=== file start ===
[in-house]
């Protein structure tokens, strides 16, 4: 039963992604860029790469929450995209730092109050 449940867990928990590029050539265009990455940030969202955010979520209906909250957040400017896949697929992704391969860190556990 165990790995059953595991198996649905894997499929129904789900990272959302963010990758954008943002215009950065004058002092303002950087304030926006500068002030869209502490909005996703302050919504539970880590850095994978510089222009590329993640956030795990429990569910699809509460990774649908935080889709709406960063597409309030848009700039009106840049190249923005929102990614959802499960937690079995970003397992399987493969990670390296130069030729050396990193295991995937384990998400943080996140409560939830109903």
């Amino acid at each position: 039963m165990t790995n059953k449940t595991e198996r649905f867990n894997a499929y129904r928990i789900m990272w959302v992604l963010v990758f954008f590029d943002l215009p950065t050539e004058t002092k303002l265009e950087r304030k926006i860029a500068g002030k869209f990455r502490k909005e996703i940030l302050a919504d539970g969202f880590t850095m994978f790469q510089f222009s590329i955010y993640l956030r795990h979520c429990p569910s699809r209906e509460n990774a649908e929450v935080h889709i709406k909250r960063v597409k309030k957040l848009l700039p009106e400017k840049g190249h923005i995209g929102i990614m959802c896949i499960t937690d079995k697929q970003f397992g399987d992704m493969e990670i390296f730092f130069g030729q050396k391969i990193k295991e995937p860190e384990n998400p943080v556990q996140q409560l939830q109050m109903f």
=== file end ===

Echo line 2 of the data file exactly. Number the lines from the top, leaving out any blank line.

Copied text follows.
């Protein structure tokens, strides 16, 4: 039963992604860029790469929450995209730092109050 449940867990928990590029050539265009990455940030969202955010979520209906909250957040400017896949697929992704391969860190556990 165990790995059953595991198996649905894997499929129904789900990272959302963010990758954008943002215009950065004058002092303002950087304030926006500068002030869209502490909005996703302050919504539970880590850095994978510089222009590329993640956030795990429990569910699809509460990774649908935080889709709406960063597409309030848009700039009106840049190249923005929102990614959802499960937690079995970003397992399987493969990670390296130069030729050396990193295991995937384990998400943080996140409560939830109903």